This idea reminds me of Ken Wilber and his work. In particular, the idea that we start with x, move to y, and then find a way to integrate our understanding of x and y to move to a third stage, let’s call it xy. It seems to me that we’ve learned about this thing called empathy (stage x), and now we’re learning about how it can sometimes have a negative effect on us. As a result, there’s this backlash or movement against empathy (stage y). So now, we’ve got to move to place where we can integrate the two (stage xy).

~

Finally, I wanted to talk about one more thing that Bloom said:

At the end of the Aspen session, an audience member posed a scenario to the scientists: What if she was fired from her job, and her partner offered her a back rub and kind words but didn’t truly get why she was upset? Wouldn’t the comfort feel hollow, useless?

“What you’re really asking for is compassion plus understanding,” Bloom replied. “Suppose you feel humiliated. I don’t think it’s what you want or what you need for your partner to feel humiliated. You want your partner to understand your humiliation and respond with love and kindness. I think for your partner to feel humiliated would be the worst thing you want. Because now, you have to worry about your partner’s feelings.”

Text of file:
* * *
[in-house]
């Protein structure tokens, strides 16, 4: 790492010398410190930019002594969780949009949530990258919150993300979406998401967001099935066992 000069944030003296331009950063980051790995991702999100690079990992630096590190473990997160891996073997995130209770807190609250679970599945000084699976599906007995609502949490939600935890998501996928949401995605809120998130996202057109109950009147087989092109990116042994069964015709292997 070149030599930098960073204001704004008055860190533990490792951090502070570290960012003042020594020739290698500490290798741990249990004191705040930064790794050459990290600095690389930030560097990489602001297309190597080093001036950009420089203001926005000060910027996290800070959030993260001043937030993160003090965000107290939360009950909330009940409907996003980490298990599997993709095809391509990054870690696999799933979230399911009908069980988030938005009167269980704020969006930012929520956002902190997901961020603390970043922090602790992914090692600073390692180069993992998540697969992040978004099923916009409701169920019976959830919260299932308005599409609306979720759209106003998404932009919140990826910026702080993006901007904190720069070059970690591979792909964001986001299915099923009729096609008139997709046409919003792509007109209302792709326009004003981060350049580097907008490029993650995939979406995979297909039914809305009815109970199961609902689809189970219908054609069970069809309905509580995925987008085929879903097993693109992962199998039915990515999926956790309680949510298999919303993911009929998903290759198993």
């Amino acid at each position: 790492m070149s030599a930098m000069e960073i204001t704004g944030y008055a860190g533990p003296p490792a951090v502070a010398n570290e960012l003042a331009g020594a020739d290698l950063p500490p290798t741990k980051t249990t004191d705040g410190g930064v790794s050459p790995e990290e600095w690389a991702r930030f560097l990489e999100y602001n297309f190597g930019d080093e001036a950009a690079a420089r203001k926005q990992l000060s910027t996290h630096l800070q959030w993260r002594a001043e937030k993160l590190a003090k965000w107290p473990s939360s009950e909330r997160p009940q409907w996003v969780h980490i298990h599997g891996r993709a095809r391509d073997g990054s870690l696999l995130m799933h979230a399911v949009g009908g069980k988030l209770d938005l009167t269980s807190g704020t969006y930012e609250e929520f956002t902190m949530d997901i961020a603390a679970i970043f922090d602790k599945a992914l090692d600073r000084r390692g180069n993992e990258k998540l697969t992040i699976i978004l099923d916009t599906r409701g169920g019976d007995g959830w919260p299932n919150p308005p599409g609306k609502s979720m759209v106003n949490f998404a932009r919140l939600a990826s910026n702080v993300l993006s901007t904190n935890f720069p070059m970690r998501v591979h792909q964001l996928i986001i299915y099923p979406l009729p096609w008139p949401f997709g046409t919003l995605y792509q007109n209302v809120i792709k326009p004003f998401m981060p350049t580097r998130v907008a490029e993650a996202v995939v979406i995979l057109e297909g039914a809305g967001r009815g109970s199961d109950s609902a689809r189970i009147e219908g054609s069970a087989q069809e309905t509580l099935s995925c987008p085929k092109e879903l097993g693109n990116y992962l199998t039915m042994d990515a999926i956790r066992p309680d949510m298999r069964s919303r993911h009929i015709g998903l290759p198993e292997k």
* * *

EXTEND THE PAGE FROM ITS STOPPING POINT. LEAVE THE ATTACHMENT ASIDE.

I like Paul Bloom and I’ve even written about him before, but I wonder if this is a misunderstanding of empathy. Or maybe more accurately, the way that the study defines empathy is different from the way that others may define empathy. The way that I remember empathy is that understanding is a component of empathy. I wrote a post about this a little while back and included a helpful short from the RSA:

Can an Holacratic Organization Be Successful?

Because of some of the work that I’ve done, one of the things that really interests me is organizational structure. I like peeking into the ways in which an organization functions because I think that we can learn a lot about how and why they succeed. As a result, when I heard that Zappos was going to be transferring over to an holacratic organization, I was very interested:

During the 4-hour meeting, Hsieh talked about how Zappos’ traditional organizational structure is being replaced with Holacracy, a radical “self-governing” operating system where there are no job titles and no managers. The term Holacracy is derived from the Greek word holon, which means a whole that’s part of a greater whole. Instead of a top-down hierarchy, there’s a flatter “holarchy” that distributes power more evenly. The company will be made up of different circles—there will be around 400 circles at Zappos once the rollout is complete in December 2014—and employees can have any number of roles within those circles. This way, there’s no hiding under titles; radical transparency is the goal.

Typically, when people think about organizational structure, three systems come to mind: divisional, functional, and matrix. [Note: as an aside, I wrote an answer for a question on Quora a couple of weeks back about how organizational structure can support an organization’s strategy.] A divisional structure is one in which there is a degree of redundancy to the organization (each division has their own HR, accounting, etc.). A functional structure is one in which there are “shared services,” such that there would be only one HR, accounting, etc. Lastly, a matrix structure is a hybrid of the two.